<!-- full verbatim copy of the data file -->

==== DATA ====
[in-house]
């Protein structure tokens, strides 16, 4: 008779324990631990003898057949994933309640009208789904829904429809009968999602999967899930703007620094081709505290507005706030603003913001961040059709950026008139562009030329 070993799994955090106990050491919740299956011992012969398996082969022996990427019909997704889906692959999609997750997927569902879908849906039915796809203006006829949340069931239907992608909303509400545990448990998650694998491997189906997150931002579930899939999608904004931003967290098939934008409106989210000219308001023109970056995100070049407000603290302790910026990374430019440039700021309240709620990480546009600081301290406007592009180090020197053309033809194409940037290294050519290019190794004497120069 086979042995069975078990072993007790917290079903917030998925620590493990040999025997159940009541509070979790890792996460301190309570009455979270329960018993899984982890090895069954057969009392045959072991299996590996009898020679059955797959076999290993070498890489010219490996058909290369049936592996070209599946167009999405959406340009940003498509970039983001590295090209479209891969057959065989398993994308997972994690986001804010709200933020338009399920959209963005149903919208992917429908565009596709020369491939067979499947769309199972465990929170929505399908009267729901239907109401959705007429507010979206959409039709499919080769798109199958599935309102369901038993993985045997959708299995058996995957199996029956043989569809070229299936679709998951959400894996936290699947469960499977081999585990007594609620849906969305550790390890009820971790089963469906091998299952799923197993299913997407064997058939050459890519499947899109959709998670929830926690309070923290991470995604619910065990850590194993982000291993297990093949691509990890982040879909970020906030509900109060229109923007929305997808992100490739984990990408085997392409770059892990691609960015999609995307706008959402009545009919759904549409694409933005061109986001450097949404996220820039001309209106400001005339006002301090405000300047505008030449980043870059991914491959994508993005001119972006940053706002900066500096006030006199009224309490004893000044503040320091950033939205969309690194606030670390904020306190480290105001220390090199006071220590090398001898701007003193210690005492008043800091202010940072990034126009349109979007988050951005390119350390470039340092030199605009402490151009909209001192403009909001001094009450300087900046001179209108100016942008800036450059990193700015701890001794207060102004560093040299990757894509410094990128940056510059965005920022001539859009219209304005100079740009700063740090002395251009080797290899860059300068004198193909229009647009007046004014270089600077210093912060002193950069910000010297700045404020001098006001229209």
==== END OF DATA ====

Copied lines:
[in-house]
């Protein structure tokens, strides 16, 4: 008779324990631990003898057949994933309640009208789904829904429809009968999602999967899930703007620094081709505290507005706030603003913001961040059709950026008139562009030329 070993799994955090106990050491919740299956011992012969398996082969022996990427019909997704889906692959999609997750997927569902879908849906039915796809203006006829949340069931239907992608909303509400545990448990998650694998491997189906997150931002579930899939999608904004931003967290098939934008409106989210000219308001023109970056995100070049407000603290302790910026990374430019440039700021309240709620990480546009600081301290406007592009180090020197053309033809194409940037290294050519290019190794004497120069 086979042995069975078990072993007790917290079903917030998925620590493990040999025997159940009541509070979790890792996460301190309570009455979270329960018993899984982890090895069954057969009392045959072991299996590996009898020679059955797959076999290993070498890489010219490996058909290369049936592996070209599946167009999405959406340009940003498509970039983001590295090209479209891969057959065989398993994308997972994690986001804010709200933020338009399920959209963005149903919208992917429908565009596709020369491939067979499947769309199972465990929170929505399908009267729901239907109401959705007429507010979206959409039709499919080769798109199958599935309102369901038993993985045997959708299995058996995957199996029956043989569809070229299936679709998951959400894996936290699947469960499977081999585990007594609620849906969305550790390890009820971790089963469906091998299952799923197993299913997407064997058939050459890519499947899109959709998670929830926690309070923290991470995604619910065990850590194993982000291993297990093949691509990890982040879909970020906030509900109060229109923007929305997808992100490739984990990408085997392409770059892990691609960015999609995307706008959402009545009919759904549409694409933005061109986001450097949404996220820039001309209106400001005339006002301090405000300047505008030449980043870059991914491959994508993005001119972006940053706002900066500096006030006199009224309490004893000044503040320091950033939205969309690194606030670390904020306190480290105001220390090199006071220590090398001898701007003193210690005492008043800091202010940072990034126009349109979007988050951005390119350390470039340092030199605009402490151009909209001192403009909001001094009450300087900046001179209108100016942008800036450059990193700015701890001794207060102004560093040299990757894509410094990128940056510059965005920022001539859009219209304005100079740009700063740090002395251009080797290899860059300068004198193909229009647009007046004014270089600077210093912060002193950069910000010297700045404020001098006001229209």